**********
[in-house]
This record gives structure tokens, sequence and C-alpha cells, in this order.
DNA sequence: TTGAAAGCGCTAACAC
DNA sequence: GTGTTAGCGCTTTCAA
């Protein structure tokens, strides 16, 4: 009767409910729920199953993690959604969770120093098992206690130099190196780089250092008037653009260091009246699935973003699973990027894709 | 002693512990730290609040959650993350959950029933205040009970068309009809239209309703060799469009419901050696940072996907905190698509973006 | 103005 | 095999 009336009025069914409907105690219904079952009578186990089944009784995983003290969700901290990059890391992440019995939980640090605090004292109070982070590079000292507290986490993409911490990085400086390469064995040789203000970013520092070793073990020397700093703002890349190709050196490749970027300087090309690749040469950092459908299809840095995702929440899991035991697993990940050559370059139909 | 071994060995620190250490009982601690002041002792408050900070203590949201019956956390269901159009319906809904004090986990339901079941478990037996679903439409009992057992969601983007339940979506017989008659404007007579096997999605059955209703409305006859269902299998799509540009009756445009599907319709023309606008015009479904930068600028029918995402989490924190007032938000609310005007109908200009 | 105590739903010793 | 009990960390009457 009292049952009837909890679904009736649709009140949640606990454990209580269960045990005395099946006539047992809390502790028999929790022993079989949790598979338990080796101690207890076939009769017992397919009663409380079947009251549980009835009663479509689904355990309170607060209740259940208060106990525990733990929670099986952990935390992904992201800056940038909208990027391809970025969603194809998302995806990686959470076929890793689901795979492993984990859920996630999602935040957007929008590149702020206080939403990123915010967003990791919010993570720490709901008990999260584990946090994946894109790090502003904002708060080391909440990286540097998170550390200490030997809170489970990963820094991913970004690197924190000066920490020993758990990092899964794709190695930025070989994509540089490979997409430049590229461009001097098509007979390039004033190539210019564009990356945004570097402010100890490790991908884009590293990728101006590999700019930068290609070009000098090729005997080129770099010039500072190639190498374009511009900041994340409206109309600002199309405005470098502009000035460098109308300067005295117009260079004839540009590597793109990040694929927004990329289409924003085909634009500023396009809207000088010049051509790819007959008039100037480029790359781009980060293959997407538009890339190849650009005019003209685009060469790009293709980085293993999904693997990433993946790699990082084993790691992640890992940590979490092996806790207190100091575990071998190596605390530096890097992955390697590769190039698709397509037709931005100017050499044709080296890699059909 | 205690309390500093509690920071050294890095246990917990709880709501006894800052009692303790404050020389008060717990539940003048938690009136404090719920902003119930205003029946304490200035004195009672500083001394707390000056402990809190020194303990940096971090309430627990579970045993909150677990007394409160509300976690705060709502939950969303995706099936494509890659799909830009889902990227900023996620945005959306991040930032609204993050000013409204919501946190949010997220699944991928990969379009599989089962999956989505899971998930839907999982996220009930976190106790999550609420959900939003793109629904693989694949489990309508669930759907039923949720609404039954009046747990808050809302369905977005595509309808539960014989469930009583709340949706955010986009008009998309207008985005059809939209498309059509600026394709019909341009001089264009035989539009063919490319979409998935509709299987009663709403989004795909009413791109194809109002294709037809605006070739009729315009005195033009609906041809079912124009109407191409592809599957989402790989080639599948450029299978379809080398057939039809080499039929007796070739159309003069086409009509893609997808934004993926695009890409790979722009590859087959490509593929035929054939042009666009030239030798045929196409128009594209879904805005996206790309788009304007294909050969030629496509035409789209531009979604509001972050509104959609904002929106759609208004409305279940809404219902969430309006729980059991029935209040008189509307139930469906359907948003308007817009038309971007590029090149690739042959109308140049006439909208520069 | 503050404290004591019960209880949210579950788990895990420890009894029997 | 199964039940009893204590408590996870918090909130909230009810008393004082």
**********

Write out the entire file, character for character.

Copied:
[in-house]
This record gives structure tokens, sequence and C-alpha cells, in this order.
DNA sequence: TTGAAAGCGCTAACAC
DNA sequence: GTGTTAGCGCTTTCAA
């Protein structure tokens, strides 16, 4: 009767409910729920199953993690959604969770120093098992206690130099190196780089250092008037653009260091009246699935973003699973990027894709 | 002693512990730290609040959650993350959950029933205040009970068309009809239209309703060799469009419901050696940072996907905190698509973006 | 103005 | 095999 009336009025069914409907105690219904079952009578186990089944009784995983003290969700901290990059890391992440019995939980640090605090004292109070982070590079000292507290986490993409911490990085400086390469064995040789203000970013520092070793073990020397700093703002890349190709050196490749970027300087090309690749040469950092459908299809840095995702929440899991035991697993990940050559370059139909 | 071994060995620190250490009982601690002041002792408050900070203590949201019956956390269901159009319906809904004090986990339901079941478990037996679903439409009992057992969601983007339940979506017989008659404007007579096997999605059955209703409305006859269902299998799509540009009756445009599907319709023309606008015009479904930068600028029918995402989490924190007032938000609310005007109908200009 | 105590739903010793 | 009990960390009457 009292049952009837909890679904009736649709009140949640606990454990209580269960045990005395099946006539047992809390502790028999929790022993079989949790598979338990080796101690207890076939009769017992397919009663409380079947009251549980009835009663479509689904355990309170607060209740259940208060106990525990733990929670099986952990935390992904992201800056940038909208990027391809970025969603194809998302995806990686959470076929890793689901795979492993984990859920996630999602935040957007929008590149702020206080939403990123915010967003990791919010993570720490709901008990999260584990946090994946894109790090502003904002708060080391909440990286540097998170550390200490030997809170489970990963820094991913970004690197924190000066920490020993758990990092899964794709190695930025070989994509540089490979997409430049590229461009001097098509007979390039004033190539210019564009990356945004570097402010100890490790991908884009590293990728101006590999700019930068290609070009000098090729005997080129770099010039500072190639190498374009511009900041994340409206109309600002199309405005470098502009000035460098109308300067005295117009260079004839540009590597793109990040694929927004990329289409924003085909634009500023396009809207000088010049051509790819007959008039100037480029790359781009980060293959997407538009890339190849650009005019003209685009060469790009293709980085293993999904693997990433993946790699990082084993790691992640890992940590979490092996806790207190100091575990071998190596605390530096890097992955390697590769190039698709397509037709931005100017050499044709080296890699059909 | 205690309390500093509690920071050294890095246990917990709880709501006894800052009692303790404050020389008060717990539940003048938690009136404090719920902003119930205003029946304490200035004195009672500083001394707390000056402990809190020194303990940096971090309430627990579970045993909150677990007394409160509300976690705060709502939950969303995706099936494509890659799909830009889902990227900023996620945005959306991040930032609204993050000013409204919501946190949010997220699944991928990969379009599989089962999956989505899971998930839907999982996220009930976190106790999550609420959900939003793109629904693989694949489990309508669930759907039923949720609404039954009046747990808050809302369905977005595509309808539960014989469930009583709340949706955010986009008009998309207008985005059809939209498309059509600026394709019909341009001089264009035989539009063919490319979409998935509709299987009663709403989004795909009413791109194809109002294709037809605006070739009729315009005195033009609906041809079912124009109407191409592809599957989402790989080639599948450029299978379809080398057939039809080499039929007796070739159309003069086409009509893609997808934004993926695009890409790979722009590859087959490509593929035929054939042009666009030239030798045929196409128009594209879904805005996206790309788009304007294909050969030629496509035409789209531009979604509001972050509104959609904002929106759609208004409305279940809404219902969430309006729980059991029935209040008189509307139930469906359907948003308007817009038309971007590029090149690739042959109308140049006439909208520069 | 503050404290004591019960209880949210579950788990895990420890009894029997 | 199964039940009893204590408590996870918090909130909230009810008393004082």